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Intel DC P3700 800GB NVMe vs. Intel 730 Series SATA SSD RAID Report

By: Jon Coulter | RAID in Storage | Posted: Jul 17, 2014 2:00 pm

Light Usage Model

 

We are going to categorize these tests as indicative of a light workload. If you utilize your computer for light workloads like browsing the web, light gaming, and office related tasks, then this category of results is most relevant for your needs.

 

 

PCMark Vantage - Hard Disk Tests

 

Version and / or Patch Used: 1.2.0.0

 

The reason we like PCMark Vantage is because the recorded traces are played back without system stops. What we see is the raw performance of the drive. This allows us to see a marked difference between scoring that other trace-based benchmarks do not exhibit. An example of a marked difference in scoring on the same drive would be empty vs. filled vs. steady state.

 

We run Vantage three ways. The first run is with the OS drive/Array 75% full to simulate a lightly used OS volume filled with data to an amount we feel is common for most users. The second run is with the OS volume written into a "Steady State" utilizing SNIA's guidelines (Rev 1.1). Steady state testing simulates a drive/array's performance similar to that of a drive/array that has been subjected to consumer workloads for extensive amounts of time. The third run is a Vantage HDD test with the test drive/array attached as an empty, lightly used secondary device.

 

OS Volume 75% Full - Lightly Used

 

intel_dc_p3700_800gb_nvme_vs_intel_730_series_sata_ssd_raid_report_21

 

OS Volume 75% Full - Steady State

 

intel_dc_p3700_800gb_nvme_vs_intel_730_series_sata_ssd_raid_report_22

 

Secondary Volume Empty - Lightly Used

 

intel_dc_p3700_800gb_nvme_vs_intel_730_series_sata_ssd_raid_report_23

 

As you can see, there's a big difference between an empty drive/array, one that's 75% full/used, and one that's in a steady state.

 

intel_dc_p3700_800gb_nvme_vs_intel_730_series_sata_ssd_raid_report_24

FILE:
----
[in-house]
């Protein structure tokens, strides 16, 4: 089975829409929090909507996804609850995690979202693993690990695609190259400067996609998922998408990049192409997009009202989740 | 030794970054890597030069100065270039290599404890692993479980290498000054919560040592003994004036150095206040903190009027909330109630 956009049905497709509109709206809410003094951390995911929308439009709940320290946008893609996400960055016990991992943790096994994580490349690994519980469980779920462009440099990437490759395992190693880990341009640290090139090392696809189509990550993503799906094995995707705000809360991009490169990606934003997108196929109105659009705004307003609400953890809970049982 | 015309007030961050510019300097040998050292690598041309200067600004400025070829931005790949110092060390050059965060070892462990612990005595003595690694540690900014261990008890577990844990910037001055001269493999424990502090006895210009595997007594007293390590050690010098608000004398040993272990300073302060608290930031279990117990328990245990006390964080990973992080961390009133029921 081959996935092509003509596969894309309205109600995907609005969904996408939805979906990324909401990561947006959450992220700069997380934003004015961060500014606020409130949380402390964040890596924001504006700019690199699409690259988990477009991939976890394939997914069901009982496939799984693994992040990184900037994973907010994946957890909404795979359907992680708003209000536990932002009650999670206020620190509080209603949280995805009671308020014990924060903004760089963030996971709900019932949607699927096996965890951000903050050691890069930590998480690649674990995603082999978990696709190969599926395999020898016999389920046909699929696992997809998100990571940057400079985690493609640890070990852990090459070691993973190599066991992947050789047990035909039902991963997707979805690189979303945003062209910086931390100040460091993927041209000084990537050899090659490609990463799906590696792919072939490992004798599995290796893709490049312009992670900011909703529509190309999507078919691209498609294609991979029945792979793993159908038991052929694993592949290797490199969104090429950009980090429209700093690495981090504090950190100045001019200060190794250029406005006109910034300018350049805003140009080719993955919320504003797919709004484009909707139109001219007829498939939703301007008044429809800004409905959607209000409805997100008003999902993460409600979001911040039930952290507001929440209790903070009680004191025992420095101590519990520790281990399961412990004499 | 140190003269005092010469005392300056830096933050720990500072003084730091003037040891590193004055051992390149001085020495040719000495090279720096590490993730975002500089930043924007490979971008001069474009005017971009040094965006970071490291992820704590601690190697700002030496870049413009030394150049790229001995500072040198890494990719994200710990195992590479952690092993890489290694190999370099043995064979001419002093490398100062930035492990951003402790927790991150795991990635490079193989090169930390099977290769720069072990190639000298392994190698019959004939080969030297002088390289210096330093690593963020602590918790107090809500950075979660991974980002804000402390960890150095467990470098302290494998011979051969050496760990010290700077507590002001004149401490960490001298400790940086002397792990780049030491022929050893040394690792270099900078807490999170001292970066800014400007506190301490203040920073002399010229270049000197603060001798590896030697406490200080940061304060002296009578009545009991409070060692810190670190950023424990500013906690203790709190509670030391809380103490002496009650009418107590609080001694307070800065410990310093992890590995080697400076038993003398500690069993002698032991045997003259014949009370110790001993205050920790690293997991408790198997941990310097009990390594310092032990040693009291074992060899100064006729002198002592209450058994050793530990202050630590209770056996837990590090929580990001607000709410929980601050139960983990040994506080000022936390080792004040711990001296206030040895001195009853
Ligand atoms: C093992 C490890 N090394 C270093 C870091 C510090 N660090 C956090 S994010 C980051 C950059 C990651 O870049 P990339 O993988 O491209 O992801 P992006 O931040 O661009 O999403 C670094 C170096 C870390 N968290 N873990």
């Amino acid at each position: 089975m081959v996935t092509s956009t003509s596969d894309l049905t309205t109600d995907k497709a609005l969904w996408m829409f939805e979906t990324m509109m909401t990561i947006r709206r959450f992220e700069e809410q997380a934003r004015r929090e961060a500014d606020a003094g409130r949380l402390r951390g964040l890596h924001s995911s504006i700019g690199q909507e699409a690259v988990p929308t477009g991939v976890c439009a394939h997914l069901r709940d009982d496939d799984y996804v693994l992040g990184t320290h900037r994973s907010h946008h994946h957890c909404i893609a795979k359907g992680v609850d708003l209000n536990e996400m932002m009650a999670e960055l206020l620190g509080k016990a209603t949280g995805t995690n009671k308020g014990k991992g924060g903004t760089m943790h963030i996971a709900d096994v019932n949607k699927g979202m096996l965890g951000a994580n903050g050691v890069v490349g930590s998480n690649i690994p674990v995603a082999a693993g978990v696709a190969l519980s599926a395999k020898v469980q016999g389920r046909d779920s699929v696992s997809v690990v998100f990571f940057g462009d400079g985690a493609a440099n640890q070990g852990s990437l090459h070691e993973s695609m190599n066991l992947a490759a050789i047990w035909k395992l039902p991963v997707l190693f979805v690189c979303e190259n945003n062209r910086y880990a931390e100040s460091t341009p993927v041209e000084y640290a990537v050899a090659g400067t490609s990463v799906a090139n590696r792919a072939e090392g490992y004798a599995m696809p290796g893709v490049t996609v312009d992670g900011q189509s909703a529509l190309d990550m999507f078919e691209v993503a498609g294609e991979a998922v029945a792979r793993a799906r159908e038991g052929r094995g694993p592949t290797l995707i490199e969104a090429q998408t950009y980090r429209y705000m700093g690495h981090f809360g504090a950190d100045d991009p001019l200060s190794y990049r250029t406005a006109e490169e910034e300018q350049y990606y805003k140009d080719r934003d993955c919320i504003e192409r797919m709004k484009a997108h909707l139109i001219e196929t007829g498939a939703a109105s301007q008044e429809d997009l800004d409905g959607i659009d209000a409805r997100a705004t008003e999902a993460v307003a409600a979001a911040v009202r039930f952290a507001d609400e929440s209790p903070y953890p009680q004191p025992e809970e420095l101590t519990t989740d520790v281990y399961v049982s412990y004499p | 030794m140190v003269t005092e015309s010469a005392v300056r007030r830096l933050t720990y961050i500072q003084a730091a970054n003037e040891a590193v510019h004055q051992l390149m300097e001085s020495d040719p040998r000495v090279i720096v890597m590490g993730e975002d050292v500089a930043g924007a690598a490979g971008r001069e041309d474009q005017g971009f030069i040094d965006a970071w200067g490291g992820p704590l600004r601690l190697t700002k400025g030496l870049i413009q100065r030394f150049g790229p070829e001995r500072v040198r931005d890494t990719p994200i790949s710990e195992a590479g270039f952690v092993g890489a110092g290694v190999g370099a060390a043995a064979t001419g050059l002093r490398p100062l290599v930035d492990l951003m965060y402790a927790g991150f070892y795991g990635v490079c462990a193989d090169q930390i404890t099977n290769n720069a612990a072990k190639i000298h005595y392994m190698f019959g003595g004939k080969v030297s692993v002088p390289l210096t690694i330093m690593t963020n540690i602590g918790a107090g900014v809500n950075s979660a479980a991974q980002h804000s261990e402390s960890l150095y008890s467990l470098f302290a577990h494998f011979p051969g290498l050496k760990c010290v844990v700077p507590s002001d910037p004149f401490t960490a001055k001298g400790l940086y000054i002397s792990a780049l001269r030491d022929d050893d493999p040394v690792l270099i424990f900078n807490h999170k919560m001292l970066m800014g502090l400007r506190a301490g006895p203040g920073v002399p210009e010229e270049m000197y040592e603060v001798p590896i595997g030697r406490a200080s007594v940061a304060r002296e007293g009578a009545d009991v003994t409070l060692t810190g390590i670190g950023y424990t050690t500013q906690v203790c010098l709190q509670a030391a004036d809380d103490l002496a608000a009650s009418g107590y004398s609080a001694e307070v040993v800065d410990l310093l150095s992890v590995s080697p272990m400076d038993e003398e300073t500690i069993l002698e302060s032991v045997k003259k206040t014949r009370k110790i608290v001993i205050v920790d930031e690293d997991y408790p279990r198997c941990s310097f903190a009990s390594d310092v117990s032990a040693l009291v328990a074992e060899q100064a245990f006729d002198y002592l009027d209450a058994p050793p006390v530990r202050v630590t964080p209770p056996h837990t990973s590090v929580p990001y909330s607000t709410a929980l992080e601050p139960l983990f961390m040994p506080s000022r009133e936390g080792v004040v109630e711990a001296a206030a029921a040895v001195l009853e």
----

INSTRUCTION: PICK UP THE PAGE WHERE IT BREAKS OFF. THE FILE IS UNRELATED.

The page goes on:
The important scores to pay attention to are "OS Volume Steady State" and "OS Volume 75% full." These two categories are most important because they are indicative of typical of consumer user states.

 

When a drive/array is in a steady state, it means garbage collection is running at the same time that it's reading/writing. This is exactly why we focus on steady state performance. Here we can see that the DC P3700 is tuned for enterprise workloads.

 

 

PCMark 7 - System Storage

 

Version and / or Patch Used: 1.4.00

 

We will look to the Raw System Storage scoring for RAID 0 evaluations because it's done without system stops and therefore allows us to see significant scoring differences between drives/arrays.

 

OS Volume 75% Full - Lightly Used

 

intel_dc_p3700_800gb_nvme_vs_intel_730_series_sata_ssd_raid_report_25

 

intel_dc_p3700_800gb_nvme_vs_intel_730_series_sata_ssd_raid_report_26

 

More of what we saw with Vantage testing. The DC P3700 is tuned for enterprise workloads and because of that, it's easily bested a 2-drive array when subjected to the type of consumer workloads that comprise Vantage and PCMark 7.

 

This is a little deceptive because Intel's 730 is so much more powerful than any other drive we have tested to date when RAIDed. There are many other arrays that cannot exceed 11,000 points, even when we RAID six of them together.

 

 

PCMark 8 - Storage Bandwidth

 

Version and / or Patch Used: 1.2.157

 

We use the PCMark 8 Storage benchmark to test the performance of SSDs, HDDs, and hybrid drives with traces recorded from Adobe Creative Suite, Microsoft Office, and a selection of popular games. You can test the system drive or any other recognized storage device, including local external drives. Unlike synthetic storage tests, the PCMark 8 Storage benchmark highlights real-world performance differences between storage devices.

 

OS Volume 75% Full - Lightly Used

 

intel_dc_p3700_800gb_nvme_vs_intel_730_series_sata_ssd_raid_report_27

 

intel_dc_p3700_800gb_nvme_vs_intel_730_series_sata_ssd_raid_report_28

 

Usually we do not see a contradiction in our light usage model-testing suite; however there it is. The DC P3700 smokes all of our arrays; delivering the best performance we have ever seen from this test. I am more inclined to toss out Vantage and PCMark 7 and take this result as a standalone indication that the DC P3700 can actually outperform any motherboard based array in a light usage scenario.

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